• Someone (on Twitter?) made a very apt comment that it’s kinda sad to see Google (Page Speed) and Yahoo! (YSlow) shepherding similar projects, without trying to combine them.

10+ Deploys Per Day: Dev and Ops Cooperation at Flickr

  • Websites pretty much always ship trunk. Having versions and point releases are vestigial remnants from old shrink-wrapped product lifecycles.
  • “Dark launches”, where you use the on/off/variable conditionals to exercise the new backend before it becomes mission/feature-critical.
  • Have all deployments notify IRC/IM/Twitter (to internal teams only) so EVERYONE knows what’s going on. Also, keep it around w/timestamps, and make it searchable
  • Give ALL developers (at least read-only) access to the prod machines. It helps them help you (Ops) better.
  • If there is an outage, EVERYONE stops working on new work. Even they aren’t directly responsible, JR engineers should be working to understand why something is broken. This is a good time for them to learn these diagnostic skills.
  • AUTOMATE your INFRASTRUCTURE!!

Scaling for the Expected and Unexpected

  • ‘Planned Degradation’ - switch off functionality, this can lighten the load on the back end
  • If you hit high (un)expected load it is usually on a single/few page(s), route to a static copy of that page, regenerate every X minutes.
  • The simple act of using a proxy server between your appServer and the outside world, even if it is not caching (like Squid/Varnish), is that the appServer is just delivering to a network neighbor, reducing its thread pool contention. This simple fact can have a great positive effect on your server performance.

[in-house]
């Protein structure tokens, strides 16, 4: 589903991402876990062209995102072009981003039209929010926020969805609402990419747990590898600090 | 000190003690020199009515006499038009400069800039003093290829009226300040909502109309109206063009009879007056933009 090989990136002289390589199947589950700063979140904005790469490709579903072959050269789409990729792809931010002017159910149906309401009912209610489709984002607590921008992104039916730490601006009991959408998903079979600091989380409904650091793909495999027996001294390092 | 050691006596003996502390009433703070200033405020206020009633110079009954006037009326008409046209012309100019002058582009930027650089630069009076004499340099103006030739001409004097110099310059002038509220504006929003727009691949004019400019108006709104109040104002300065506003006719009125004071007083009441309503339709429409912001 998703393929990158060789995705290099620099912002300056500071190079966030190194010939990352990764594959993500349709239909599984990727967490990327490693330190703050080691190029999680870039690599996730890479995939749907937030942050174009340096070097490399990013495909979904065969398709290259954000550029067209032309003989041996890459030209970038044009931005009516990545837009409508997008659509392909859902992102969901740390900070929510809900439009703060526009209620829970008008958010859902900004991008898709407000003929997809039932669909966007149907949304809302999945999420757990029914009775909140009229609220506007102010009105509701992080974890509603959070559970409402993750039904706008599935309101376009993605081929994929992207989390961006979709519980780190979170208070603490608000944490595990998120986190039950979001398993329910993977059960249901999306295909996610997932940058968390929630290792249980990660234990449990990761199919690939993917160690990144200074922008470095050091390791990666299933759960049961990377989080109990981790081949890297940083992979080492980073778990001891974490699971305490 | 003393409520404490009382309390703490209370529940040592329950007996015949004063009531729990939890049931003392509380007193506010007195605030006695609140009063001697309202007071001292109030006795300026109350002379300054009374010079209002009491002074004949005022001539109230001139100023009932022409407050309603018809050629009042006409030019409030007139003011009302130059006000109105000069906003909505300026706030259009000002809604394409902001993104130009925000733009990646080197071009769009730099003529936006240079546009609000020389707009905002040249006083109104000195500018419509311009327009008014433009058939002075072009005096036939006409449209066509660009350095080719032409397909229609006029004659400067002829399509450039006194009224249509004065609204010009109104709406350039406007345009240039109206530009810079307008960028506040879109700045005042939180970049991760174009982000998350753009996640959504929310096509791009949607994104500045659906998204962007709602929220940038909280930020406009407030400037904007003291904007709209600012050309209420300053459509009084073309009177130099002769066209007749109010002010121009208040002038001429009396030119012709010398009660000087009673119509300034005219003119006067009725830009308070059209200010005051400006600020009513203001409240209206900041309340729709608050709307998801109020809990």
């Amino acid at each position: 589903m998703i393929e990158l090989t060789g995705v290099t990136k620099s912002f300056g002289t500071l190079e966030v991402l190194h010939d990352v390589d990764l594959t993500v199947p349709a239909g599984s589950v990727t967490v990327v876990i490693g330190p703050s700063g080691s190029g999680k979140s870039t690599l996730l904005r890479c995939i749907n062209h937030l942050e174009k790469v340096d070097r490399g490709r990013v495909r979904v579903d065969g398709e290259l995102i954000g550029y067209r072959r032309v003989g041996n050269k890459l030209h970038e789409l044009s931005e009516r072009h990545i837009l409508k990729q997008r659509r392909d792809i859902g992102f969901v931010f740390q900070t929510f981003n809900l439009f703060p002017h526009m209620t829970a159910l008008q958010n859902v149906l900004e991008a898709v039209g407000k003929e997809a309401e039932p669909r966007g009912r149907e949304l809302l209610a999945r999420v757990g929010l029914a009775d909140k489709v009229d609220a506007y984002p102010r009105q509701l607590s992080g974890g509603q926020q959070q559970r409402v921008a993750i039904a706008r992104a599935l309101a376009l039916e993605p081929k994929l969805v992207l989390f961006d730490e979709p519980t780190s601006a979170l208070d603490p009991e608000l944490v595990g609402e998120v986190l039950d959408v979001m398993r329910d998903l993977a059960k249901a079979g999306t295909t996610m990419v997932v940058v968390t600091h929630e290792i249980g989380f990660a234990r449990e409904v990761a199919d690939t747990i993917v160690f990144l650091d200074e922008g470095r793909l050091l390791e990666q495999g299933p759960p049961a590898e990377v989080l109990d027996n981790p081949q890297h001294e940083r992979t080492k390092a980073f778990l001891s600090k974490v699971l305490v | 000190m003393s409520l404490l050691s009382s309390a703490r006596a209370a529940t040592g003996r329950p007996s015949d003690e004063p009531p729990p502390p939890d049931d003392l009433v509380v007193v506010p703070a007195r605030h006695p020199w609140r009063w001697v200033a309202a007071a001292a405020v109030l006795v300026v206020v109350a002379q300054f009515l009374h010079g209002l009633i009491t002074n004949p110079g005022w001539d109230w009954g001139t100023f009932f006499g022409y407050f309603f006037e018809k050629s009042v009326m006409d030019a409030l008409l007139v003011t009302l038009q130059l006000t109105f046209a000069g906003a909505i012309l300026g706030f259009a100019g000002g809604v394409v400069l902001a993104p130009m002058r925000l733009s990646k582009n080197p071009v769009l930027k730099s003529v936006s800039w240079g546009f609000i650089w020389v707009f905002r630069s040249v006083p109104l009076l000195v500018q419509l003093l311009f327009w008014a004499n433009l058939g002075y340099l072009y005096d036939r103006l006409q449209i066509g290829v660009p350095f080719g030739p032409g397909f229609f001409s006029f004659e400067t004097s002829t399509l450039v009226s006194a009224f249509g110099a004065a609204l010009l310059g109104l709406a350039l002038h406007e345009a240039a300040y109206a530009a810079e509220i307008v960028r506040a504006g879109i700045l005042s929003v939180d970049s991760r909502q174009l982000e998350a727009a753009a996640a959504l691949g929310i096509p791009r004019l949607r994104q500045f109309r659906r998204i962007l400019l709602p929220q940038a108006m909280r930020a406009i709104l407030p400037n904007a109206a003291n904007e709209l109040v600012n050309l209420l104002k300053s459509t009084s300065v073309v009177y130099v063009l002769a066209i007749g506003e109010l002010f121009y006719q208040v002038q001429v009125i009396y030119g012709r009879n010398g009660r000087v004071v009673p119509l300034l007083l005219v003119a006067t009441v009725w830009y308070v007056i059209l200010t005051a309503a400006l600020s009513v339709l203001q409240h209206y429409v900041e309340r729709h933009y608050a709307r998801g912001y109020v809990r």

• Watch out for cache stampedes.
  • 3rd Party Resources - Load last, place at bottom of page, in an iframe. If sales doesn’t like it, tell them to go to hell. (Me: whoa.)

Infrastructure in the Cloud Era

  • (Me: There were some great slides here, I hope they post them publicly.)
  • With provisioning becoming so quick (minutes), we need a quicker way to get these provisioned machines up and running quickly to realize those benefits.
  • The real benefit of the cloud is not $$, it is TIME (which you can turn into $$).
  • Definition - meatcloud: the humans that run your cloud presence. Noticeably difficult and slow to provision a new resource in your meatcloud.
  • A bit of operational philosophy - once you get your provisioning/setup all automated and quick, if a service is misbehaving have a bias towards killing it and recreating an instance, rather than trying to ‘recover’ the problem box.
  • When you’ve got Command & Control systems in place, they also need an on/off switch, because sometimes you *do* need to do some manual stuff.

Ajax Performance

  • Modify your nodes before you attach them to the DOM. Modifying them after can trigger cascading re-parsing by the browser.
  • While most languages have Optimizers, JavaScript doesn’t. You should remove your own common subexpressions / loop invariants / etc.
  • Prefer “[array, of, strings].join()” over “array + of + strings” because the “+” operator builds lots of spurious interstitial objects

Building OpenDNS Stats

  • This talk was about a High-Write environment, which isn’t as applicable to Gallery, but is applicable to our Metrics app
  • Don’t use auto-increment in a high-write environment, as it does a table_lock

Load Balancing Roundup

  • This presenter is a committer for Perlbal and was very up-front that this talk would be heavy on the praise for it.
  • Graphs that look at load every 30 seconds or more DON’T give you enough info about load on your server. Presenter suggests you watch “top -d 0.5” for a while to get an idea of your server’s load.
  • Presenter and audience agreed that HAProxy doesn’t work with “keep-alive”